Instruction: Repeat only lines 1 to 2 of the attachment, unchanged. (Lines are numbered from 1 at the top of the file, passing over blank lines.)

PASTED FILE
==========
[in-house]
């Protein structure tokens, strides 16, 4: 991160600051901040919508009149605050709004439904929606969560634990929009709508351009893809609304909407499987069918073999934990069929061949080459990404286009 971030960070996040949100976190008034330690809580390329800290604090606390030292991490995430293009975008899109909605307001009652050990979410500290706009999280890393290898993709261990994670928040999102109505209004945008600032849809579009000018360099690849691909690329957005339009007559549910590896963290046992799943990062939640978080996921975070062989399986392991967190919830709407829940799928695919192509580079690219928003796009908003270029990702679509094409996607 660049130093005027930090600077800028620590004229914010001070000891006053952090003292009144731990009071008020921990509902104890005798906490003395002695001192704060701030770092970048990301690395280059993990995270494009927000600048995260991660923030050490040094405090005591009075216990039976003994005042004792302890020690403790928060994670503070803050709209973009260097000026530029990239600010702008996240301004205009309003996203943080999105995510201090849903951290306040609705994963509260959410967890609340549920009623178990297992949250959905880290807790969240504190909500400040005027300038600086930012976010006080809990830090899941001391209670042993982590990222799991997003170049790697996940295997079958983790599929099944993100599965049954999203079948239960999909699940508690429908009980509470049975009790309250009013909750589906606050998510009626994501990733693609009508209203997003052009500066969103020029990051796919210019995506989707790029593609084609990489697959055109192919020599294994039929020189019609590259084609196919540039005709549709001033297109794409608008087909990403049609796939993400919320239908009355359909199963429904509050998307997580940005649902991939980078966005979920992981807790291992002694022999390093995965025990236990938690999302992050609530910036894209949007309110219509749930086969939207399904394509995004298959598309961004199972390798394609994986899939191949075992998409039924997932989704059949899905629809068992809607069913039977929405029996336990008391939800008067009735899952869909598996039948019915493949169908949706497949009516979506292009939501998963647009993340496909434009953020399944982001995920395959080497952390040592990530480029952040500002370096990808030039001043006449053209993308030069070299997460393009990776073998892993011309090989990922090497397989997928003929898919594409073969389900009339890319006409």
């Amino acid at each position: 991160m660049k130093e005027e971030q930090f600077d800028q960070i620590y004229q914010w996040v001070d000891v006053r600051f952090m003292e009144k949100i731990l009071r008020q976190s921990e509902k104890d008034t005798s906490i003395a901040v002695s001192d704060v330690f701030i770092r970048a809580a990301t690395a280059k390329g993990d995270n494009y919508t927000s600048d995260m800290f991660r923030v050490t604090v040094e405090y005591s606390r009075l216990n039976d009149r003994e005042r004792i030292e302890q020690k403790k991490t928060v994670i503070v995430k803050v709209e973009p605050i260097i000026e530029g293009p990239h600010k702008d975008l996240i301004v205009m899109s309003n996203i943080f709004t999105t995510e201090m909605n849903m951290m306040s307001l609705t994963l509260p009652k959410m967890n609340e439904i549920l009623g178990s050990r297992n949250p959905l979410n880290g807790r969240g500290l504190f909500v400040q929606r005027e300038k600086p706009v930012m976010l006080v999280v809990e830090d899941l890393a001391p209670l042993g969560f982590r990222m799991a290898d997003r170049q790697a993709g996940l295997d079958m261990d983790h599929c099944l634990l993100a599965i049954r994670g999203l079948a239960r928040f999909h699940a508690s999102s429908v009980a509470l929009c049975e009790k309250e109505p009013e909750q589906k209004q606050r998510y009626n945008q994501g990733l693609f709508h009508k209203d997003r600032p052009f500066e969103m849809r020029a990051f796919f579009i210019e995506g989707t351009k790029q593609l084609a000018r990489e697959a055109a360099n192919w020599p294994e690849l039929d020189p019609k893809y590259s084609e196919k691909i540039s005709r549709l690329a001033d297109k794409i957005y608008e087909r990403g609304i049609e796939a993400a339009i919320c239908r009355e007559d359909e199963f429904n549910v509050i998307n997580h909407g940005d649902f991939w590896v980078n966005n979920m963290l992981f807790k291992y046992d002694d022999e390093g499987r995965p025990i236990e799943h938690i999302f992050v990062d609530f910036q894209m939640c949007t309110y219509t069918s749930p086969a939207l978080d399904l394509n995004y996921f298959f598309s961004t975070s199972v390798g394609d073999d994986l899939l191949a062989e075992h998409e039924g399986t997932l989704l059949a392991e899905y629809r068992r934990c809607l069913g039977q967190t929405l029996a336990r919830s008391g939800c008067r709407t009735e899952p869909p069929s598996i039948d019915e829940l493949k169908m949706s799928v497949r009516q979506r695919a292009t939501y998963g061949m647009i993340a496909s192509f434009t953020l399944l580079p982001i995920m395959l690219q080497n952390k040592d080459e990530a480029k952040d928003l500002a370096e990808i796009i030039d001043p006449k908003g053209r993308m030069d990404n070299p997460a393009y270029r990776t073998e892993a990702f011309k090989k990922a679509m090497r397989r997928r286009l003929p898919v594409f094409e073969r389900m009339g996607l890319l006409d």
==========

[in-house]
């Protein structure tokens, strides 16, 4: 991160600051901040919508009149605050709004439904929606969560634990929009709508351009893809609304909407499987069918073999934990069929061949080459990404286009 971030960070996040949100976190008034330690809580390329800290604090606390030292991490995430293009975008899109909605307001009652050990979410500290706009999280890393290898993709261990994670928040999102109505209004945008600032849809579009000018360099690849691909690329957005339009007559549910590896963290046992799943990062939640978080996921975070062989399986392991967190919830709407829940799928695919192509580079690219928003796009908003270029990702679509094409996607 660049130093005027930090600077800028620590004229914010001070000891006053952090003292009144731990009071008020921990509902104890005798906490003395002695001192704060701030770092970048990301690395280059993990995270494009927000600048995260991660923030050490040094405090005591009075216990039976003994005042004792302890020690403790928060994670503070803050709209973009260097000026530029990239600010702008996240301004205009309003996203943080999105995510201090849903951290306040609705994963509260959410967890609340549920009623178990297992949250959905880290807790969240504190909500400040005027300038600086930012976010006080809990830090899941001391209670042993982590990222799991997003170049790697996940295997079958983790599929099944993100599965049954999203079948239960999909699940508690429908009980509470049975009790309250009013909750589906606050998510009626994501990733693609009508209203997003052009500066969103020029990051796919210019995506989707790029593609084609990489697959055109192919020599294994039929020189019609590259084609196919540039005709549709001033297109794409608008087909990403049609796939993400919320239908009355359909199963429904509050998307997580940005649902991939980078966005979920992981807790291992002694022999390093995965025990236990938690999302992050609530910036894209949007309110219509749930086969939207399904394509995004298959598309961004199972390798394609994986899939191949075992998409039924997932989704059949899905629809068992809607069913039977929405029996336990008391939800008067009735899952869909598996039948019915493949169908949706497949009516979506292009939501998963647009993340496909434009953020399944982001995920395959080497952390040592990530480029952040500002370096990808030039001043006449053209993308030069070299997460393009990776073998892993011309090989990922090497397989997928003929898919594409073969389900009339890319006409």